Trade Unions / SOLIDARITY
For years Mauritian governments have accepted loans from the International Monetary Fund and the World Bank – and all the conditions that go with them. In reply, opposition political parties, 300-odd trade unions, 550 women’s organizations, clubs and grassroots political activists have said: ‘Take the money if you want to. But as for the strings attached, sorry, we don’t agree – and we’ll stop you implementing them!’
They argue, for example, that no-one is entitled to negotiate away the country’s water supply. Water belongs to all the people and cannot be sold to some of them. Any buyer would be in receipt of stolen goods. The Government decided not, after all, to sell it off to the French giant Lyonnaise des Eaux Vivendi.
Healthcare in Mauritius is still completely free. The Government once tried to privatize hospital catering, but did not succeed. Then it wanted to make people take their free hospital prescriptions to private pharmacies. But everyone saw the trick – and it was not implemented.
There are still universal old-age pensions from the age of 60. Earlier this year the Government held a conference on pensions with the World Bank and supposedly ‘independent individuals and organizations’. But Lalit, a left party, exposed them as being in cahoots with each other and the conference lost all credibility. The Government back-pedalled.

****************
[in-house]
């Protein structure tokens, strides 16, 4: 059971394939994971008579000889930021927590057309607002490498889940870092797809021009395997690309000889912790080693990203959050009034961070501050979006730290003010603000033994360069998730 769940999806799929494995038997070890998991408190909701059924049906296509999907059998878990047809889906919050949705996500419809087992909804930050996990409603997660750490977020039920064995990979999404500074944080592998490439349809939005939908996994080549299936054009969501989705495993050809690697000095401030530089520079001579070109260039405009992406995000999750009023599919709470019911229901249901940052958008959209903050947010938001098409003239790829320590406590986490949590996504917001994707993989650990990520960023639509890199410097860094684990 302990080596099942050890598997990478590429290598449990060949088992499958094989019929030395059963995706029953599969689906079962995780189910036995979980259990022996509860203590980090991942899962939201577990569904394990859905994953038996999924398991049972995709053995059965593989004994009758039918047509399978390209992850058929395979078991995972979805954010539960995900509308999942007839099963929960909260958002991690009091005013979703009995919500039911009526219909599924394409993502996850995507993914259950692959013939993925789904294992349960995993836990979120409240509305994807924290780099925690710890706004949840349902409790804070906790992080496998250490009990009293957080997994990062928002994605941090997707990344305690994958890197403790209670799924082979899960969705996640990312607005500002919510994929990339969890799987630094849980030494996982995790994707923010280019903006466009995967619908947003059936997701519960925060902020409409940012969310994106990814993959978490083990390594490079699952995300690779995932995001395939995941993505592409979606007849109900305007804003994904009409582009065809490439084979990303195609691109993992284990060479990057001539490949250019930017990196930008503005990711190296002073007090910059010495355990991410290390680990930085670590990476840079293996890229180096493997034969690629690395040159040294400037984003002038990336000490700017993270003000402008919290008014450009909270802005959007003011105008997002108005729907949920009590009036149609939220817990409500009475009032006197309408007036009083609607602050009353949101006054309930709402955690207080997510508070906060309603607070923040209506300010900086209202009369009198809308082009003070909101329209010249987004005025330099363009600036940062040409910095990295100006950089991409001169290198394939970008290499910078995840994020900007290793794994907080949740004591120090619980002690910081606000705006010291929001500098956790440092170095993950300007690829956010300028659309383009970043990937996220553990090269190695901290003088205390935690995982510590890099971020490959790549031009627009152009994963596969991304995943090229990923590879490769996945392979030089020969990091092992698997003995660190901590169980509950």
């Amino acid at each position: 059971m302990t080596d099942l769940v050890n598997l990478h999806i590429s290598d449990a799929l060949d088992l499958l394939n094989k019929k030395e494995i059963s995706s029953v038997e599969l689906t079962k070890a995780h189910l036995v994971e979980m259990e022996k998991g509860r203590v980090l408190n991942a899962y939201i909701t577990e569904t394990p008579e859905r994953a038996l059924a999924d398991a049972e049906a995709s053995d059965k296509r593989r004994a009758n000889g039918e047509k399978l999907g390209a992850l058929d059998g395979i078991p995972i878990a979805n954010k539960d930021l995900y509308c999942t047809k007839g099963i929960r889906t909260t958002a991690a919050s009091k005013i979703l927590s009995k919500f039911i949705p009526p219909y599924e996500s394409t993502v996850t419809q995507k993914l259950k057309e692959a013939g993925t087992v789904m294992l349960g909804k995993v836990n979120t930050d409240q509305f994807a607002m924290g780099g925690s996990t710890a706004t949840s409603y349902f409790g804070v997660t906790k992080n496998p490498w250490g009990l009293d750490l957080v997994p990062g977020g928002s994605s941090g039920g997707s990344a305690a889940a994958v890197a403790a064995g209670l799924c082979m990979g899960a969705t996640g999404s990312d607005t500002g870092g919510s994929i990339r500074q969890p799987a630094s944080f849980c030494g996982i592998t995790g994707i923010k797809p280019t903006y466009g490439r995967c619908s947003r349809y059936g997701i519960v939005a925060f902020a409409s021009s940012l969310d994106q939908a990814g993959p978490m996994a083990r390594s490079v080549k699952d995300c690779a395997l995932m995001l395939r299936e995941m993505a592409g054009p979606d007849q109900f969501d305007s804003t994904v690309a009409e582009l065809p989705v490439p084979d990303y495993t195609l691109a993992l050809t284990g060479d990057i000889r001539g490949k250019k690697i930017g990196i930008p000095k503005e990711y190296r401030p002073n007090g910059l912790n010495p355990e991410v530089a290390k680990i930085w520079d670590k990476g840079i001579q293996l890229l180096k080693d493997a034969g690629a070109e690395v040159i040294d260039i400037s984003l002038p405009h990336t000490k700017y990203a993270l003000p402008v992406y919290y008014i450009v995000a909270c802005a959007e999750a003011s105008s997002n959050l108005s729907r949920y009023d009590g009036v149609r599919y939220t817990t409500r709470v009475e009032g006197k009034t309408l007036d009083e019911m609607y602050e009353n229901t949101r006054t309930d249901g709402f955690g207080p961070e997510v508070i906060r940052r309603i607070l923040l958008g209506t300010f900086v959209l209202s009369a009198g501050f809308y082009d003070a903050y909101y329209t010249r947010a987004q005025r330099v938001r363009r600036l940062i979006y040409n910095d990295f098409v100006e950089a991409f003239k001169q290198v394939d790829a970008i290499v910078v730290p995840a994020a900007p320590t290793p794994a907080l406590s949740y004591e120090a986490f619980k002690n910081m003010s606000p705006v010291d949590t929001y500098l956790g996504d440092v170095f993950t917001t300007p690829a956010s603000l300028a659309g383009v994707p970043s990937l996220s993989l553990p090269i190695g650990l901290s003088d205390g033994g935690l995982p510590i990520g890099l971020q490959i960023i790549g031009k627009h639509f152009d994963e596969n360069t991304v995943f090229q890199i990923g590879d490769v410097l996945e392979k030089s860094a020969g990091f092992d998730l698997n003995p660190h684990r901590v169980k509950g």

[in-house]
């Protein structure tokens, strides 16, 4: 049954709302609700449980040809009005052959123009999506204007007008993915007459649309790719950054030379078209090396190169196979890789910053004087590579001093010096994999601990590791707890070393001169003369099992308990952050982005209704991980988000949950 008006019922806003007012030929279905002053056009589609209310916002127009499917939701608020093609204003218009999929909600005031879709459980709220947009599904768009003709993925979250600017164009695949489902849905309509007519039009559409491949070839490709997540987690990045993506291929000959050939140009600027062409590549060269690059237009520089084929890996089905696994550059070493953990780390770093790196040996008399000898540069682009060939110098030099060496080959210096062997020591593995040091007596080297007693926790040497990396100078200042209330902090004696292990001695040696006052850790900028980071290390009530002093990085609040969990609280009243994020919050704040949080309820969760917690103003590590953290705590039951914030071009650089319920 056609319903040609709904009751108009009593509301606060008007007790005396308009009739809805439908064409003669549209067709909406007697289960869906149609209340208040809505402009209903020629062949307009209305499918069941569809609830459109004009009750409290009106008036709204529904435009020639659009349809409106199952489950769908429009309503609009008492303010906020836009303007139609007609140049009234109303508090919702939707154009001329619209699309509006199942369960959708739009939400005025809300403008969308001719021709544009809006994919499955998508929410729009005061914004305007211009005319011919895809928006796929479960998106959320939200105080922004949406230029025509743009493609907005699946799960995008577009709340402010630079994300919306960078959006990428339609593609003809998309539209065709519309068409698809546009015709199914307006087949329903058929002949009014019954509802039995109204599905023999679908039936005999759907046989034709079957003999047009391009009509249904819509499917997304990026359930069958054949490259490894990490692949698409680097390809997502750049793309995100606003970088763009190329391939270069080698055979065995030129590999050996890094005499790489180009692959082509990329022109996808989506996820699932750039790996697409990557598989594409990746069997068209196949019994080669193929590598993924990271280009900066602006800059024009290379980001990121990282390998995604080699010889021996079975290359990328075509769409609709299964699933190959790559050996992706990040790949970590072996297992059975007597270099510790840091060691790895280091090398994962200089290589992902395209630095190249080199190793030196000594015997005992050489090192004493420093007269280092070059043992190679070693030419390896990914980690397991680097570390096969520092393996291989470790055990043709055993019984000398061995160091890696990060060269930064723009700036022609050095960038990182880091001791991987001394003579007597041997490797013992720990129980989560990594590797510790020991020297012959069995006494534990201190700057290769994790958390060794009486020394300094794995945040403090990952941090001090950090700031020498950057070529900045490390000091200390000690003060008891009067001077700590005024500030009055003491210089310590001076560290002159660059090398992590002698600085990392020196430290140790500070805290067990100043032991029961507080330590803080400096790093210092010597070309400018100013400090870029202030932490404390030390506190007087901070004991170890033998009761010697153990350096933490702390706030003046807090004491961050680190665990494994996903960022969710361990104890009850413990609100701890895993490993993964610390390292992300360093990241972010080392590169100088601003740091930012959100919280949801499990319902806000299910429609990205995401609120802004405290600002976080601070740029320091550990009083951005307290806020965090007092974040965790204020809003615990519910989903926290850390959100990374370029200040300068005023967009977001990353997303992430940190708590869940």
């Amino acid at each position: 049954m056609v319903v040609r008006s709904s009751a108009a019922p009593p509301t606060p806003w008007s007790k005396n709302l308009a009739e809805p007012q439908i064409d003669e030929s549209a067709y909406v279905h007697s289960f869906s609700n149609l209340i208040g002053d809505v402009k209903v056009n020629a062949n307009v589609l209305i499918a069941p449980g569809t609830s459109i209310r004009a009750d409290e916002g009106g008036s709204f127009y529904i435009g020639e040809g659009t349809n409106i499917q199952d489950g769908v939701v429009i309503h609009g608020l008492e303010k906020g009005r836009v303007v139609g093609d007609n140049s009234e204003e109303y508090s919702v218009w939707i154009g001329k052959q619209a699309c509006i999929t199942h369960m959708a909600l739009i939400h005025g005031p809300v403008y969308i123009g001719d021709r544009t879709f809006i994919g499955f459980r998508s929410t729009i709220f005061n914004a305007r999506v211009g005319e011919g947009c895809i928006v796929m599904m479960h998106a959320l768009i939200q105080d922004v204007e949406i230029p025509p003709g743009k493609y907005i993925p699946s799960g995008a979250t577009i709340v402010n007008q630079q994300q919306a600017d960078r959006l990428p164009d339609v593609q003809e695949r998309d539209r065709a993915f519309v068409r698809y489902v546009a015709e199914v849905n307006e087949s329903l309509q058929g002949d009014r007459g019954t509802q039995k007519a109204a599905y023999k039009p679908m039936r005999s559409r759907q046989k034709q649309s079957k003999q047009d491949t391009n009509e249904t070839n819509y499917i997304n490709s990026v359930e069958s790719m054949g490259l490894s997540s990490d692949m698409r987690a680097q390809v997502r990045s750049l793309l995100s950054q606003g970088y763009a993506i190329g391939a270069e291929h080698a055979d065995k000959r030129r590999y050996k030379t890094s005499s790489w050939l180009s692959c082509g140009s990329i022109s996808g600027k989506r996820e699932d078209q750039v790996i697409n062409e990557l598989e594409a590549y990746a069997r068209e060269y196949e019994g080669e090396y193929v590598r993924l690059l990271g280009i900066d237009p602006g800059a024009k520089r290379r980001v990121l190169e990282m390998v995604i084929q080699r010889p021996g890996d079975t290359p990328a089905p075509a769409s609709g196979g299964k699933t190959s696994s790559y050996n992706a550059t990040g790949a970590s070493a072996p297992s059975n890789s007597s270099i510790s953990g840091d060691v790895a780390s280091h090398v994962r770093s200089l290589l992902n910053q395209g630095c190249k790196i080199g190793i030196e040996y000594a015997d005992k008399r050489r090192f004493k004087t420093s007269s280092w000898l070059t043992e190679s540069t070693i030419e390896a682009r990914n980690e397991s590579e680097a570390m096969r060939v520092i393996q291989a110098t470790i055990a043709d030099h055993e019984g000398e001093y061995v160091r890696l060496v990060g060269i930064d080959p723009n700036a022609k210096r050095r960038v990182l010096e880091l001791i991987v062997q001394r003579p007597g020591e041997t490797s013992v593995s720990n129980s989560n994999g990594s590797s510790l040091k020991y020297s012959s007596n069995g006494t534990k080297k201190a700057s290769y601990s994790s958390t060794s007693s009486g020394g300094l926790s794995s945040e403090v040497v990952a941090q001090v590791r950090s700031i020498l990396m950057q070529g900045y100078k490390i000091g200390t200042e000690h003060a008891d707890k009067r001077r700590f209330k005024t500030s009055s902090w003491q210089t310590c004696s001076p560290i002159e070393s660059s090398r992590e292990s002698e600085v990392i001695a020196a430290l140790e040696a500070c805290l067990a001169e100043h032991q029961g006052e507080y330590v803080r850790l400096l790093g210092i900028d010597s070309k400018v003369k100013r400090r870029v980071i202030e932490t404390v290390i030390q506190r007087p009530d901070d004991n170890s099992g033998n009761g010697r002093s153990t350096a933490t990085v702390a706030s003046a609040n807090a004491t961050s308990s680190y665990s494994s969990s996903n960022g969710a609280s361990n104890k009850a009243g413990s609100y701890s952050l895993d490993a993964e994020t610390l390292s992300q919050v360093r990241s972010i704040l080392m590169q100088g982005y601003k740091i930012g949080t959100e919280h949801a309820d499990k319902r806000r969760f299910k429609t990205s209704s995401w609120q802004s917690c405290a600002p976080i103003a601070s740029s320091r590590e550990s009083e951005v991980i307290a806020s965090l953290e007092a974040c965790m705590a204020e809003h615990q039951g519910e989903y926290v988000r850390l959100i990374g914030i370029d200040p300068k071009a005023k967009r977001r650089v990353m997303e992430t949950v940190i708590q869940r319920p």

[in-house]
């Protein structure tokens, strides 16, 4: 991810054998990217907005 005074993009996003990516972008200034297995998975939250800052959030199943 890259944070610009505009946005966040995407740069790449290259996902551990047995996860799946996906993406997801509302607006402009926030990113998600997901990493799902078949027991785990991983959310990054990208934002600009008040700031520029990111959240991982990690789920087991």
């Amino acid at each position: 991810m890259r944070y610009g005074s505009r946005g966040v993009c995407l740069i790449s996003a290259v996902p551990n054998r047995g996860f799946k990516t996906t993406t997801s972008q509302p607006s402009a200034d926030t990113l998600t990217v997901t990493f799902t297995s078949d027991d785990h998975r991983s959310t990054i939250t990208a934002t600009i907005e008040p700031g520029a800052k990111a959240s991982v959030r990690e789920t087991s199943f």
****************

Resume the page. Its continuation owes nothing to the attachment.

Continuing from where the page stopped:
This kind of spectacular result was achieved largely because of the existence of the All Workers’ Conference (AWC), which succeeded in uniting every union at shop-steward level for five whole years, between 1995 and 2000.
When the Government first announced a White Paper on pensions the AWC immediately began to do its homework. It held weekly meetings of delegates from all unions. In all, the AWC produced four ‘alternative working-class White Papers’ – on pensions, privatization, public transport and taxation – either before the Government or in the absence of any official policy at all.
Recently there have been conflicts within the AWC, which have frozen it in its tracks. Even so, Mauritian society has not imploded – as have many others – because of structural adjustment. How long we can hold out depends on what happens elsewhere in the world – on the pressure against capitalism that is growing worldwide. What we lack is a mass movement to express people’s anger more effectively.
Lindsey Collen lives in Mauritius and is active in Left politics,
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